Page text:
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Regulation and corporate crime: managers and auditors

Levi, Michael and Dorn, Nicholas 2006. Regulation and corporate crime: managers and auditors. European Journal on Criminal Policy and Research 12 (3-4) , pp. 229-255. 10.1007/s10610-006-9023-2

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Abstract

Do laws ever deepen the crime risks facing managers and auditors? According to the literature and drawing upon several research traditions—actuarial, opportunity reduction and sectoral vulnerability studies—a provisional approach to assessment is developed and applied. Some headline risk concepts are: incoherence or lack of clarity of legalisation; potential for opening up opportunities for illegal acts by market participants; and the extent to which legislation might or might not signal to exposed persons that opportunities exist. This approach is deployed briefly in relation to EC directives on business transparency and auditing and, in more detail, in relation to the Enron debacle. The latter very clearly shows how changes in regulation in two distinct sectors, the energy market and securities (financial instruments), produced an excrescence of risk. Whilst some risks may come from regulation/de-regulation that is intended to directly apply to specific roles (e.g., auditing), other risks come from regulation/de-regulation in adjacent policy areas. Assessment has both to cast its net wide and to drill down to detail, looking for risks in the nooks and crannies of economic practices. In reaching such assessments, it would be most appropriate to ask traders, compliance persons, enforcement agents and jurists how they would understand the provisions of and risks implied by legislative proposals. Whilst officials can steer that process, it seems questionable whether the actual authors of legislative proposals should be asked to critically assess those same proposals, so “Chinese Walls” may be required within the European Commission. Finally, there are questions of the limits to assessment in cases when details of implementation have yet to supplied by future measures. EC Regulations, which do not rely upon transposition into national laws, may be easer to assess than Directives.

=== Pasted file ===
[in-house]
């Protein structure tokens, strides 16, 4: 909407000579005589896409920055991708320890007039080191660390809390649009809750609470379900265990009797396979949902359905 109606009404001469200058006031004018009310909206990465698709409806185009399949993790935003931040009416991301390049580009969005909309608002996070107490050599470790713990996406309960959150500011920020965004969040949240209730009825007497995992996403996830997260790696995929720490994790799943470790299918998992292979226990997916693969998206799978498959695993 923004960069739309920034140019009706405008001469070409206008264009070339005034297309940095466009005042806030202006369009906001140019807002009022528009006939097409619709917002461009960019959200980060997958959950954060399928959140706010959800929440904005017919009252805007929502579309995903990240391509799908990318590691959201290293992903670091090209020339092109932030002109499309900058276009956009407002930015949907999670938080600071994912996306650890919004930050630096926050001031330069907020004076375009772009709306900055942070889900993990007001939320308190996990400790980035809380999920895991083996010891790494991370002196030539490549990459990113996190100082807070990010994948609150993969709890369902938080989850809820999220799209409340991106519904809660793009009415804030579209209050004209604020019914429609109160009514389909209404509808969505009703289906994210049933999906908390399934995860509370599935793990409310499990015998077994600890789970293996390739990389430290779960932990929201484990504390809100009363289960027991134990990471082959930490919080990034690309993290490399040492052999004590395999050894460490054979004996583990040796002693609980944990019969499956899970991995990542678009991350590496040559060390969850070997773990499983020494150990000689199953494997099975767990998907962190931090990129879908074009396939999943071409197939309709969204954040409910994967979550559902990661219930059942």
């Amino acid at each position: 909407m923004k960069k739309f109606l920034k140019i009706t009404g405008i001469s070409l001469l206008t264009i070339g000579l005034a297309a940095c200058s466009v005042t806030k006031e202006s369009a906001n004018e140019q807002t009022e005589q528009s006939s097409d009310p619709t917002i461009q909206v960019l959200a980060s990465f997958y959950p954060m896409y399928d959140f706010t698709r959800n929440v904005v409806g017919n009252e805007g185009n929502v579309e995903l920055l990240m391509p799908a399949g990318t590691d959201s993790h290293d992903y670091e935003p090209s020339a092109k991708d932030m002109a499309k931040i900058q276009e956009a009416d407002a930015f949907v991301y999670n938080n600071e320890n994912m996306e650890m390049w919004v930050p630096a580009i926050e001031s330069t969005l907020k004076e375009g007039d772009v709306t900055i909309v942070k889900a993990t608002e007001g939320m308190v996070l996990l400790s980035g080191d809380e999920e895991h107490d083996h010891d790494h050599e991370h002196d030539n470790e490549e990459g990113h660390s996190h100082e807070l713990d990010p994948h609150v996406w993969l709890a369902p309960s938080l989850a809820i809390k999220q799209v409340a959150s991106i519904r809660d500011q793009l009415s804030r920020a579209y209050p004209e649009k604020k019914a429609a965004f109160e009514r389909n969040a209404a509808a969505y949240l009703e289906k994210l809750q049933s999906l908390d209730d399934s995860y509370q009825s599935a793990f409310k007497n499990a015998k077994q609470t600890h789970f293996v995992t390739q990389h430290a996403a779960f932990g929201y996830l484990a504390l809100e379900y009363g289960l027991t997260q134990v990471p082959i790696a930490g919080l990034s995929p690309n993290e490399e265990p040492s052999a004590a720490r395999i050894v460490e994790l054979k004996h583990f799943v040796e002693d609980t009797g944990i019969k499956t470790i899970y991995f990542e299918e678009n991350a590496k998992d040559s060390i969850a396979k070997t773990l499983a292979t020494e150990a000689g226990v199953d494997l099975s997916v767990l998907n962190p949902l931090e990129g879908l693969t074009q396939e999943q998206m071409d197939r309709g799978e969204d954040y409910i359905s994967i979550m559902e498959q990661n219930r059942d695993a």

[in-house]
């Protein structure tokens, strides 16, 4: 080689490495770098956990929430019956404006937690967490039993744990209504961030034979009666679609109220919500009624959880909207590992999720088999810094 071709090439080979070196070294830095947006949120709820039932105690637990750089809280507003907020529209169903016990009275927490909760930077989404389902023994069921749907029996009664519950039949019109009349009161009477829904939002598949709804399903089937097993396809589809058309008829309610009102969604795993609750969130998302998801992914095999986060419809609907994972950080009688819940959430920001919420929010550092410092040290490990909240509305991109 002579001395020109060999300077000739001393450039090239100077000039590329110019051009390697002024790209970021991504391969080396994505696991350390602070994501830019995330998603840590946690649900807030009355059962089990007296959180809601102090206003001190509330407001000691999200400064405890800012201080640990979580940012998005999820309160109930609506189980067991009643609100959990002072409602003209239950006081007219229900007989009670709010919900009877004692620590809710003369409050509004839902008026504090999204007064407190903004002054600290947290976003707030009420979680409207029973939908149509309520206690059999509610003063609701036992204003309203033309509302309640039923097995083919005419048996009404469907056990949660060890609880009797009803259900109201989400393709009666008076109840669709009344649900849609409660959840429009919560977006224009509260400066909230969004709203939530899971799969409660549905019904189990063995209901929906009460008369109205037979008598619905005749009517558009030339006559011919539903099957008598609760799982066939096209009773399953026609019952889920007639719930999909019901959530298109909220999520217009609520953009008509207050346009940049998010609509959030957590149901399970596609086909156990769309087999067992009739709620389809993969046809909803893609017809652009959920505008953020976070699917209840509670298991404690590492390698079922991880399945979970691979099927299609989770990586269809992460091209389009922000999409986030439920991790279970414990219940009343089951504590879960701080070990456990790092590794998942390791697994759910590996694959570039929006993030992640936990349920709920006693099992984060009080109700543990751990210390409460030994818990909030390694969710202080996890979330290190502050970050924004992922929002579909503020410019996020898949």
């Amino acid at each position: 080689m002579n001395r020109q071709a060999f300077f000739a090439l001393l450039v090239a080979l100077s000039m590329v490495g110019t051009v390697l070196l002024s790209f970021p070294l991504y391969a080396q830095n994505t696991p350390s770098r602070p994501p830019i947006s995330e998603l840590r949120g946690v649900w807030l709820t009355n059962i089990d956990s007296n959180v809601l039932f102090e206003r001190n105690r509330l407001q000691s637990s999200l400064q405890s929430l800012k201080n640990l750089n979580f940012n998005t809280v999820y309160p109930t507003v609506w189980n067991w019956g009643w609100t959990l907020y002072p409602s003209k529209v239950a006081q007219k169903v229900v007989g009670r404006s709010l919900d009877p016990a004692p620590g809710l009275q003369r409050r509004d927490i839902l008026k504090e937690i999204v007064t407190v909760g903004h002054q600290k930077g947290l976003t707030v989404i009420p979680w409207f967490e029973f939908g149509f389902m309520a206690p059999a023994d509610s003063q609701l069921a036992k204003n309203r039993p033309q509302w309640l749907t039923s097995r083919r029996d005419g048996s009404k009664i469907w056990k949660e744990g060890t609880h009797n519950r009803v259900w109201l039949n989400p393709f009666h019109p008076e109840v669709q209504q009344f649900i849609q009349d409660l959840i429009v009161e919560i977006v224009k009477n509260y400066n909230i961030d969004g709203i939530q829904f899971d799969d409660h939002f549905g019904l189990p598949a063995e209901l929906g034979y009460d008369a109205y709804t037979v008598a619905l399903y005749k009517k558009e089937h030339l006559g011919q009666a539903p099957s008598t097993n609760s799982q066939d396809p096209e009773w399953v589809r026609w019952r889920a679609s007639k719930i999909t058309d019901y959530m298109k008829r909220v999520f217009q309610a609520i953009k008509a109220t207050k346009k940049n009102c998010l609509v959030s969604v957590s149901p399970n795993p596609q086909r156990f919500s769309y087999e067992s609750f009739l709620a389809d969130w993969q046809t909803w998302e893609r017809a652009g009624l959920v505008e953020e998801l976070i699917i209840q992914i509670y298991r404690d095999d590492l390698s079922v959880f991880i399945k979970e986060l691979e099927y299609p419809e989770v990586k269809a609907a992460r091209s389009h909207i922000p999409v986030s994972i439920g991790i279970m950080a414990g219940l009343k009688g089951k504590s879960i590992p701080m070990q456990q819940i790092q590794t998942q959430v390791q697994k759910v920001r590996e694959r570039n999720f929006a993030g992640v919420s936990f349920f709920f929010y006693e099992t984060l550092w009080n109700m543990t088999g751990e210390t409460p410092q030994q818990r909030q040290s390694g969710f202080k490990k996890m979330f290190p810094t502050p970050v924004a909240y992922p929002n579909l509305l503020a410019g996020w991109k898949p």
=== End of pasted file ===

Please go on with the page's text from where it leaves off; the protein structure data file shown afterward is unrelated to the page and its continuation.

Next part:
Item Type: Article
Date Type: Publication
Status: Published
Schools: Cardiff Centre for Crime, Law and Justice (CCLJ)
Social Sciences (Includes Criminology and Education)
Subjects: H Social Sciences > H Social Sciences (General)
K Law > K Law (General)
Publisher: Springer Verlag
ISSN: 0928-1371
Last Modified: 04 Jun 2017 06:17
URI: http://orca.cf.ac.uk/id/eprint/58067

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